Although Marin-Palomo et al. are not the first to observe dissipative Kerr solitons in optical cavities4, they are the first to use these light sources for optical communications. The authors manufactured their optical cavity using advanced microlithographic techniques. The cavity consists of a microresonator arranged in a ring-like structure (with a radius of 240 micrometres) that is made of silicon nitride, a widely used thermal insulator in the electronics industry. The authors carefully engineered the cavity's geometry to enable the generation of more than 90 optical frequencies from a single pump laser. These frequencies entirely cover two of the bands used for optical-fibre communications (the C- and L-bands), corresponding to a bandwidth of approximately 10 terahertz (1 THz is 1012 Hz). The authors can control the frequency spacing between the channels with a precision of approximately 200 kHz — a feature that, besides its uses in optical-fibre communications, offers prospects for molecular spectroscopy5.

Marin-Palomo and collaborators report a series of impressive system-level demonstrations, whereby the individual channels are multiplexed to yield a data-transmission rate of more than 50 terabits per second. The current transmission-speed record6 is 2,150 terabits per second, but involves a special type of optical fibre and a different kind of laser frequency comb. The key aspect of the authors' microresonator comb is that it achieves an astonishing performance in a microscale platform. With recent developments in 3D photonic integrated circuits7, one can start to dream about combining all of the necessary optoelectronic components of a comb-based wavelength-division-multiplexing system, as required for practical applications.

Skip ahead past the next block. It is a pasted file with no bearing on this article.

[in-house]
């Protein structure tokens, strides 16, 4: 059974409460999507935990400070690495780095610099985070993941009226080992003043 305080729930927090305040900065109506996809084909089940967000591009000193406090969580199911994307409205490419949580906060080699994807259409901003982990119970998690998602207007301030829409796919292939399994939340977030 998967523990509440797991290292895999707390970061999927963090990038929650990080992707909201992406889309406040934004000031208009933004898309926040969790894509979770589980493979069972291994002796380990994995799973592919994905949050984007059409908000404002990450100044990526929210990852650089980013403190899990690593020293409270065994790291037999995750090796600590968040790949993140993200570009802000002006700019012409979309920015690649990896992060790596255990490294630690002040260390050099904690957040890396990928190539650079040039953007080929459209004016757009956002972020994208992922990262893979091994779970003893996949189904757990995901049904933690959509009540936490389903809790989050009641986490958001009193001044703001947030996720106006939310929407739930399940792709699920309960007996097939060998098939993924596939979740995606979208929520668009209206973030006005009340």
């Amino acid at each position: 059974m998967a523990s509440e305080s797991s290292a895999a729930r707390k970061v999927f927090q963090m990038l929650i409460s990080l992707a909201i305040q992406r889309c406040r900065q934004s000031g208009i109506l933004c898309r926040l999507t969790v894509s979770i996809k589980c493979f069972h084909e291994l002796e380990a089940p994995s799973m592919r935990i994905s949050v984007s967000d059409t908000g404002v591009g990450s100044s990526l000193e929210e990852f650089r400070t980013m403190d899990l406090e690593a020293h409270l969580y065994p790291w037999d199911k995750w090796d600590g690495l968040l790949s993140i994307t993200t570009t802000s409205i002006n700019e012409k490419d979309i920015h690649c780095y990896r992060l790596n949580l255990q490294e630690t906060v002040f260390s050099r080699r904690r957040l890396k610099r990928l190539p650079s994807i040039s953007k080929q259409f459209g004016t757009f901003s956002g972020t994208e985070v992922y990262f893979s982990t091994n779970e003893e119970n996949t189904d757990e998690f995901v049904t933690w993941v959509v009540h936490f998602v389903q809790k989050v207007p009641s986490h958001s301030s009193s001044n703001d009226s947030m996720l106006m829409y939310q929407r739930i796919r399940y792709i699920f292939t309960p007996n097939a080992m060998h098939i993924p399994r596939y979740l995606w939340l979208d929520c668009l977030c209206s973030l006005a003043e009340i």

One concern when generating many frequency components from a single laser is the amount of power that can be obtained per channel. A fundamental drawback with dissipative Kerr solitons is that they have unfavourable power-conversion efficiencies8. In the case of Marin-Palomo and colleagues' system, less than 1% of the laser pump's power is transferred to the newly generated frequencies. There are alternative microresonator combs that have much higher power-conversion efficiencies9, but they have not yet been investigated in the context of optical-fibre communications. Increasing the efficiency of microresonator combs will be essential for future optical-fibre communication systems, which will use a special type of fibre containing multiple spatial channels to achieve unprecedented transmission speeds6.

Marin-Palomo et al. have clearly demonstrated that dissipative Kerr solitons can be used for wavelength-division multiplexing. Using a light source that has phase-locked frequencies represents a fundamental difference from an array of individual lasers because the frequency spacing between channels is fixed. This aspect might be the key to mitigating transmission impairments10 or drastically simplifying the way signals are received. In this respect, the use of laser frequency combs (be it in the form of dissipative Kerr solitons or something else) constitutes a pivotal change in the design of optical-fibre communication systems. Exploiting their unique properties will require a collaborative effort between the disciplines of photonic integration, fibre optics, ultrafast optics, computer engineering, information theory and signal processing.

Notes

References

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  1. Victor Torres-Company is in the Department of Microtechnology and Nanoscience (MC2), Chalmers University of Technology, 41296 Gothenburg, Sweden.